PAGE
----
GM’s German castoff rebounds under France’s PSA Group

Ania Nussbaum

A year after General Motors Co. gave up on European automaker Opel, the brand is making money again under French owner PSA Group following nearly two decades of losses.

Opel’s French Grandland X features a stunning panoramic glass roof.

The turnaround shows PSA Chief Executive Officer Carlos Tavares is reaping the benefits of pushing Opel’s labor unions to accept job losses, and of cutting back on everything from printers to company phones. He’s also slashed development spending by piggybacking new Opel models onto existing platforms of the parent’s Peugeot and Citroen brands.

“This is simply the quickest turnaround I have seen in the auto industry in many years,” JP Morgan analyst Jose Asumendi wrote in a note. The shares surged 15 percent, the most since 2012 and were 14 percent higher at 4:52 p.m. in Paris.

The return to profit for the German Opel brand and British sibling Vauxhall, acquired in March 2017, adds another notch to Tavares’ reputation as a cost cutter, showing off his ability to achieve the savings necessary to compete amid Europe’s high wages and thin profit margins. PSA’s own recovery included a 2014 bailout, freezing pay, weeding out unprofitable models and shutting a plant.

As a result, the mass-market manufacturer has lifted its profit margin into the realm of premium brands like Audi, BMW and Mercedes-Benz. That will give the company room to maneuver at a time of unprecedented industry change in the industry. Regulation is forcing carmakers to produce profit-sapping electric vehicles even as buyers remains on the fence. PSA’s return on sales from carmaking rose to a record 8.5 percent for the Peugeot, Citroen and DS nameplates for the first half, and to 7.8 percent across the group including Opel.

The French-sold Opel Insignia Grand Sport.

“We’re seeing the first signs of this successful turnaround,” Tavares told Bloomberg TV’s Caroline Connan in an interview. “Each employee is contributing and I’m very happy to see the results with all of our stakeholders.”

During a later analyst call, the Portuguese native cautioned against celebrating Opel’s return to profit too early, calling it “a first sign.” The 59-year-old, whose austerity extends to using budget airlines and wearing Lee blue jeans, joined PSA over four years ago from Renault SA, where he was chief operating officer.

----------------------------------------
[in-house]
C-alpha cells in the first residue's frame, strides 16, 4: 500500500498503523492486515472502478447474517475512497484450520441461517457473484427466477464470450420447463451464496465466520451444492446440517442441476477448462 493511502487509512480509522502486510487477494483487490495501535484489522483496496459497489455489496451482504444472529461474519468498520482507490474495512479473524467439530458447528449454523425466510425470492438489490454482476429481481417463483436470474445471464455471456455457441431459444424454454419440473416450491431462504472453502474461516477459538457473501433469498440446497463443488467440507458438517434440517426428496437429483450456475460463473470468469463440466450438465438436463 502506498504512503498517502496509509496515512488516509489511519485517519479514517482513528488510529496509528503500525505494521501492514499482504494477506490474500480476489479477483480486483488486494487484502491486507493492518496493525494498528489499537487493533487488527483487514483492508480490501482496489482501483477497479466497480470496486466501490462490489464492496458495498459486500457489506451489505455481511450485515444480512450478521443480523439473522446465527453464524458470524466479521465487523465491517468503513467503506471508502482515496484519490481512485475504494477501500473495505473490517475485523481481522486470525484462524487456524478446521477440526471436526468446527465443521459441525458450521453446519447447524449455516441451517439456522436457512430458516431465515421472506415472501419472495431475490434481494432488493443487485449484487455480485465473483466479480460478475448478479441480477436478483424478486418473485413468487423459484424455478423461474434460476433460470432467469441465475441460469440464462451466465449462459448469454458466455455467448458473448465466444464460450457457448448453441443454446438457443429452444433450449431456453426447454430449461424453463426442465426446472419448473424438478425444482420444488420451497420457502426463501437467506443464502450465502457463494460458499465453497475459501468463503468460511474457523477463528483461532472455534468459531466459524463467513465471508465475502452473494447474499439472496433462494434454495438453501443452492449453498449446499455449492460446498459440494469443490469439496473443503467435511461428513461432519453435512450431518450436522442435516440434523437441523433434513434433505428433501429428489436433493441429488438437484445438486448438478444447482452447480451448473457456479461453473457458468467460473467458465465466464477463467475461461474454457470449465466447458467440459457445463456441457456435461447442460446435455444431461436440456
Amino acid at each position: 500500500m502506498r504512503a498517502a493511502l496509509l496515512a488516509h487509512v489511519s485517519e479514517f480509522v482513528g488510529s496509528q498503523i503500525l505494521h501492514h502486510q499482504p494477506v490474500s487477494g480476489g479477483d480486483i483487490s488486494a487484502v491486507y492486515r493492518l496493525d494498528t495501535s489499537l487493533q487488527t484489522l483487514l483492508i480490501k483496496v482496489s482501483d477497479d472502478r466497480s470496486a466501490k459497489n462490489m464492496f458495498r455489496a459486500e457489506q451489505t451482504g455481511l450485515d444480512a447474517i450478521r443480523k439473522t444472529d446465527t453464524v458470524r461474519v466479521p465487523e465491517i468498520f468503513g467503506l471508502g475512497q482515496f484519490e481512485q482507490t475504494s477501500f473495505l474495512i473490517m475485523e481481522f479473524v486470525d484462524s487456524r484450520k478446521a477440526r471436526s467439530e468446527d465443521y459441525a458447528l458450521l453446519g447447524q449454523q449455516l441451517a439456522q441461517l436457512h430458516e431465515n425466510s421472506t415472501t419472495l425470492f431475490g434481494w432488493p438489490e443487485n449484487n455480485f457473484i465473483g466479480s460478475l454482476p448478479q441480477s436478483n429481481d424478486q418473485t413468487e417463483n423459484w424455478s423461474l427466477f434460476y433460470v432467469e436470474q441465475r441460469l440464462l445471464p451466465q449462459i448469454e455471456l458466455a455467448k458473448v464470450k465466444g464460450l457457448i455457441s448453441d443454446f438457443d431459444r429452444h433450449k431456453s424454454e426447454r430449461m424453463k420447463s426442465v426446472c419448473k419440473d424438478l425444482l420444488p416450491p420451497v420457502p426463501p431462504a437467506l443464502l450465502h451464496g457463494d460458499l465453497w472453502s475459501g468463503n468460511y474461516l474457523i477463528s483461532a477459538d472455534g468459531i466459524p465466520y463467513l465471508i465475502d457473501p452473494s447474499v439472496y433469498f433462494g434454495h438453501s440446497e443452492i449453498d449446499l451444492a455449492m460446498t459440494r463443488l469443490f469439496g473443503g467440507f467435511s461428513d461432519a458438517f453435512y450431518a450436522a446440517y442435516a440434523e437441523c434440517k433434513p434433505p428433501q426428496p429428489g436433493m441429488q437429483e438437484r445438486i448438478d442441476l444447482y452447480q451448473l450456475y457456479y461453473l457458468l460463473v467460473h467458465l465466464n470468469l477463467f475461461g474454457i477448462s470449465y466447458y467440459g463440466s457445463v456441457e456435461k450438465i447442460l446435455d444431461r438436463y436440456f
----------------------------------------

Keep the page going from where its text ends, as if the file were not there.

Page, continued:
While he was No. 2 at the rival mass-automaker, he told Bloomberg in an interview that since he couldn’t get the top job there, he wanted to run GM or Ford Motor Co. instead. He stepped down a short while later.

Opel made 502 million euros ($587 million) of profit during the first six months of 2018 compared with a loss a year earlier, PSA said. The result excluded 406 million euros in one-time charges, after the carmaker forged an agreement in May with German labor representatives to eliminate 3,700 jobs from Opel’s German workforce of about 20,000 employees.

Since buying the ailing brands for 1.3 billion euros, PSA has said it’s making good progress on slashing costs of developing new models like the next Corsa hatchback by between 20 percent and 50 percent.

For the group, recurring operating profit jumped 48 percent in the first half of the year to 3.02 billion euros ($3.5 billion) as higher sales and popular models like the Peugeot 5008 sport utility vehicles helped offset higher raw materials costs and currency swings, the company said in a statement. That’s better than a forecast of three analysts complied by Bloomberg.

“Opel-Vauxhall has started to reveal its full potential for performance thanks to the strong involvement of its teams,” Chief Financial Officer Jean-Baptiste de Chatillon said on a call with reporters. For the first time in years, the brands booked a profit “thanks to cost reduction and improving pricing power.”

Just as it is bolstered by strong car demand in Europe, PSA is facing difficulties in other markets. It halted its operations in Iran – its biggest market outside France – in May to comply with U.S. sanctions, hoping for the French government to negotiate a waiver that U.S. authorities refused to grant.

In China, the manufacturer is working to turn around its operations and extend a nascent recovery in sales during the first half after deliveries last year slumped 37 percent in the region.

“I can tell you: We will not give up,” Tavares said.